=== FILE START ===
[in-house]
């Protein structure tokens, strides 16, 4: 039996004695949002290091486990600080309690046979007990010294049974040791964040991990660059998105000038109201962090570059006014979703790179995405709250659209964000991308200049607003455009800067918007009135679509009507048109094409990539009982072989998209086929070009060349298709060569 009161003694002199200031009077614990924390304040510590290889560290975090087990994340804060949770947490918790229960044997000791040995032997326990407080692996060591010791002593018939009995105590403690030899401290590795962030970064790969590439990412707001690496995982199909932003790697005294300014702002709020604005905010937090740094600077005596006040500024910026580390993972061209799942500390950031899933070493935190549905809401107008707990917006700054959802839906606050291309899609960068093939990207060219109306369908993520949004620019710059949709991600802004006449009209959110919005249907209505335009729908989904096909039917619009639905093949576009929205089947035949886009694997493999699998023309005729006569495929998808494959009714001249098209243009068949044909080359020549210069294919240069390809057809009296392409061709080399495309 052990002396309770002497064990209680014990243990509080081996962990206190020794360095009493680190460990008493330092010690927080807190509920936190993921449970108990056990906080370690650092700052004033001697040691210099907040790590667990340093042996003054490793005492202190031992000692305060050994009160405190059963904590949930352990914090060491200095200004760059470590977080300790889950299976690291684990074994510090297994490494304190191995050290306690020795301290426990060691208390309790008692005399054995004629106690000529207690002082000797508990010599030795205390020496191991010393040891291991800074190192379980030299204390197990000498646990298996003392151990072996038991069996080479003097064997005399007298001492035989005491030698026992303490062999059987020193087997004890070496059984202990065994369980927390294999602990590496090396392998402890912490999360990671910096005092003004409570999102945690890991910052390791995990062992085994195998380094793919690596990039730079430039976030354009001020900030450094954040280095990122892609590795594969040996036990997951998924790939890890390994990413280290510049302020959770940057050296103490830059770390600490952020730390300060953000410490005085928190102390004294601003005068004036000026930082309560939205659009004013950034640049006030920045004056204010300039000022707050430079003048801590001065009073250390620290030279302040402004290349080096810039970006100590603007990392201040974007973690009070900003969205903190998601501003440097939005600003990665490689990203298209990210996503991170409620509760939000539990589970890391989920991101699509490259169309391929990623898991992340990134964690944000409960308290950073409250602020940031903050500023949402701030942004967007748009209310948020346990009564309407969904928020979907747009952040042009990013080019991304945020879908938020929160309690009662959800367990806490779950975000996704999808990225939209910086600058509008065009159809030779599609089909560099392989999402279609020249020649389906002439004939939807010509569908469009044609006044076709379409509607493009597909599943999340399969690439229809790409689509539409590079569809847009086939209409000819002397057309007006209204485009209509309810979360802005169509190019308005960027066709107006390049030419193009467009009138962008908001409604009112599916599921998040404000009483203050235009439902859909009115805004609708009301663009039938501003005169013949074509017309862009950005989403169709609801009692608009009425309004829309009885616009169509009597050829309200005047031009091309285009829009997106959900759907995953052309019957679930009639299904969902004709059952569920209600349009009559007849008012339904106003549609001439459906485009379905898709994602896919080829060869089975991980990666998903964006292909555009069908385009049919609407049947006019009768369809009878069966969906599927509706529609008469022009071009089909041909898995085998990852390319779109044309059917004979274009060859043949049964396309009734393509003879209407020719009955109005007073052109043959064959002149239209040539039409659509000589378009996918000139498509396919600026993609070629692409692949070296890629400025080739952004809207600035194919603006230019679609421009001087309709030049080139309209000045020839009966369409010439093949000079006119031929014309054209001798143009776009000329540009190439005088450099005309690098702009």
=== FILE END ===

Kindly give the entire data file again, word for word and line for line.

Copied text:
[in-house]
């Protein structure tokens, strides 16, 4: 039996004695949002290091486990600080309690046979007990010294049974040791964040991990660059998105000038109201962090570059006014979703790179995405709250659209964000991308200049607003455009800067918007009135679509009507048109094409990539009982072989998209086929070009060349298709060569 009161003694002199200031009077614990924390304040510590290889560290975090087990994340804060949770947490918790229960044997000791040995032997326990407080692996060591010791002593018939009995105590403690030899401290590795962030970064790969590439990412707001690496995982199909932003790697005294300014702002709020604005905010937090740094600077005596006040500024910026580390993972061209799942500390950031899933070493935190549905809401107008707990917006700054959802839906606050291309899609960068093939990207060219109306369908993520949004620019710059949709991600802004006449009209959110919005249907209505335009729908989904096909039917619009639905093949576009929205089947035949886009694997493999699998023309005729006569495929998808494959009714001249098209243009068949044909080359020549210069294919240069390809057809009296392409061709080399495309 052990002396309770002497064990209680014990243990509080081996962990206190020794360095009493680190460990008493330092010690927080807190509920936190993921449970108990056990906080370690650092700052004033001697040691210099907040790590667990340093042996003054490793005492202190031992000692305060050994009160405190059963904590949930352990914090060491200095200004760059470590977080300790889950299976690291684990074994510090297994490494304190191995050290306690020795301290426990060691208390309790008692005399054995004629106690000529207690002082000797508990010599030795205390020496191991010393040891291991800074190192379980030299204390197990000498646990298996003392151990072996038991069996080479003097064997005399007298001492035989005491030698026992303490062999059987020193087997004890070496059984202990065994369980927390294999602990590496090396392998402890912490999360990671910096005092003004409570999102945690890991910052390791995990062992085994195998380094793919690596990039730079430039976030354009001020900030450094954040280095990122892609590795594969040996036990997951998924790939890890390994990413280290510049302020959770940057050296103490830059770390600490952020730390300060953000410490005085928190102390004294601003005068004036000026930082309560939205659009004013950034640049006030920045004056204010300039000022707050430079003048801590001065009073250390620290030279302040402004290349080096810039970006100590603007990392201040974007973690009070900003969205903190998601501003440097939005600003990665490689990203298209990210996503991170409620509760939000539990589970890391989920991101699509490259169309391929990623898991992340990134964690944000409960308290950073409250602020940031903050500023949402701030942004967007748009209310948020346990009564309407969904928020979907747009952040042009990013080019991304945020879908938020929160309690009662959800367990806490779950975000996704999808990225939209910086600058509008065009159809030779599609089909560099392989999402279609020249020649389906002439004939939807010509569908469009044609006044076709379409509607493009597909599943999340399969690439229809790409689509539409590079569809847009086939209409000819002397057309007006209204485009209509309810979360802005169509190019308005960027066709107006390049030419193009467009009138962008908001409604009112599916599921998040404000009483203050235009439902859909009115805004609708009301663009039938501003005169013949074509017309862009950005989403169709609801009692608009009425309004829309009885616009169509009597050829309200005047031009091309285009829009997106959900759907995953052309019957679930009639299904969902004709059952569920209600349009009559007849008012339904106003549609001439459906485009379905898709994602896919080829060869089975991980990666998903964006292909555009069908385009049919609407049947006019009768369809009878069966969906599927509706529609008469022009071009089909041909898995085998990852390319779109044309059917004979274009060859043949049964396309009734393509003879209407020719009955109005007073052109043959064959002149239209040539039409659509000589378009996918000139498509396919600026993609070629692409692949070296890629400025080739952004809207600035194919603006230019679609421009001087309709030049080139309209000045020839009966369409010439093949000079006119031929014309054209001798143009776009000329540009190439005088450099005309690098702009």